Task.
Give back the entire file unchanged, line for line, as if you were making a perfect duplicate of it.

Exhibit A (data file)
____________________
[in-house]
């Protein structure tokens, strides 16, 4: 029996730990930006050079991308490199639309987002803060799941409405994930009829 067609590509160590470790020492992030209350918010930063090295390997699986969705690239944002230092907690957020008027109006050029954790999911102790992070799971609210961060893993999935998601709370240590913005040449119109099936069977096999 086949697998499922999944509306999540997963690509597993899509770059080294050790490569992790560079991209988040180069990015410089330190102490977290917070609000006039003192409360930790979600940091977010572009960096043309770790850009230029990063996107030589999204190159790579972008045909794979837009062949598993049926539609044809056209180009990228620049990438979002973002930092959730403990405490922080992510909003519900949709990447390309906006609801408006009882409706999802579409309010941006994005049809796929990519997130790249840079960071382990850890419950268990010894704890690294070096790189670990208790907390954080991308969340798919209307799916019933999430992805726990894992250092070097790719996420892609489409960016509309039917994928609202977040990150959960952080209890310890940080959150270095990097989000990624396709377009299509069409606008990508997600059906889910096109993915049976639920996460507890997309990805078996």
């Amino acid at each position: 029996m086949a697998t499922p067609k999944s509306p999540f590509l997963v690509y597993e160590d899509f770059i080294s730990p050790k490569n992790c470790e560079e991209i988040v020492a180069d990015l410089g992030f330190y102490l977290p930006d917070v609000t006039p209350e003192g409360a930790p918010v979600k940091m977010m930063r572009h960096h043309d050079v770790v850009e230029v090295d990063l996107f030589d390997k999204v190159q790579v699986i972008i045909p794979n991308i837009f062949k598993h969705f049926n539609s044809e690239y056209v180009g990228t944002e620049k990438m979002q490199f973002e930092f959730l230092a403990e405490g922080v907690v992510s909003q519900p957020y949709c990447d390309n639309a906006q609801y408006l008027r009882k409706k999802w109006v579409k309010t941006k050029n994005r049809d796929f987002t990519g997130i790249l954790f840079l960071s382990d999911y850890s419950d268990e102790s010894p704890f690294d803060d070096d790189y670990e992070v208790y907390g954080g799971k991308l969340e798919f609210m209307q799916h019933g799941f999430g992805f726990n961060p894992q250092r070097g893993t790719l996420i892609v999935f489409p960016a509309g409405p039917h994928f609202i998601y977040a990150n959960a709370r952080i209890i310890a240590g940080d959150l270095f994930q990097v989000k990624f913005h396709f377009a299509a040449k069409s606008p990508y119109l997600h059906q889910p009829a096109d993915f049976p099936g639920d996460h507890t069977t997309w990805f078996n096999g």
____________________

[in-house]
């Protein structure tokens, strides 16, 4: 029996730990930006050079991308490199639309987002803060799941409405994930009829 067609590509160590470790020492992030209350918010930063090295390997699986969705690239944002230092907690957020008027109006050029954790999911102790992070799971609210961060893993999935998601709370240590913005040449119109099936069977096999 086949697998499922999944509306999540997963690509597993899509770059080294050790490569992790560079991209988040180069990015410089330190102490977290917070609000006039003192409360930790979600940091977010572009960096043309770790850009230029990063996107030589999204190159790579972008045909794979837009062949598993049926539609044809056209180009990228620049990438979002973002930092959730403990405490922080992510909003519900949709990447390309906006609801408006009882409706999802579409309010941006994005049809796929990519997130790249840079960071382990850890419950268990010894704890690294070096790189670990208790907390954080991308969340798919209307799916019933999430992805726990894992250092070097790719996420892609489409960016509309039917994928609202977040990150959960952080209890310890940080959150270095990097989000990624396709377009299509069409606008990508997600059906889910096109993915049976639920996460507890997309990805078996």
């Amino acid at each position: 029996m086949a697998t499922p067609k999944s509306p999540f590509l997963v690509y597993e160590d899509f770059i080294s730990p050790k490569n992790c470790e560079e991209i988040v020492a180069d990015l410089g992030f330190y102490l977290p930006d917070v609000t006039p209350e003192g409360a930790p918010v979600k940091m977010m930063r572009h960096h043309d050079v770790v850009e230029v090295d990063l996107f030589d390997k999204v190159q790579v699986i972008i045909p794979n991308i837009f062949k598993h969705f049926n539609s044809e690239y056209v180009g990228t944002e620049k990438m979002q490199f973002e930092f959730l230092a403990e405490g922080v907690v992510s909003q519900p957020y949709c990447d390309n639309a906006q609801y408006l008027r009882k409706k999802w109006v579409k309010t941006k050029n994005r049809d796929f987002t990519g997130i790249l954790f840079l960071s382990d999911y850890s419950d268990e102790s010894p704890f690294d803060d070096d790189y670990e992070v208790y907390g954080g799971k991308l969340e798919f609210m209307q799916h019933g799941f999430g992805f726990n961060p894992q250092r070097g893993t790719l996420i892609v999935f489409p960016a509309g409405p039917h994928f609202i998601y977040a990150n959960a709370r952080i209890i310890a240590g940080d959150l270095f994930q990097v989000k990624f913005h396709f377009a299509a040449k069409s606008p990508y119109l997600h059906q889910p009829a096109d993915f049976p099936g639920d996460h507890t069977t997309w990805f078996n096999g």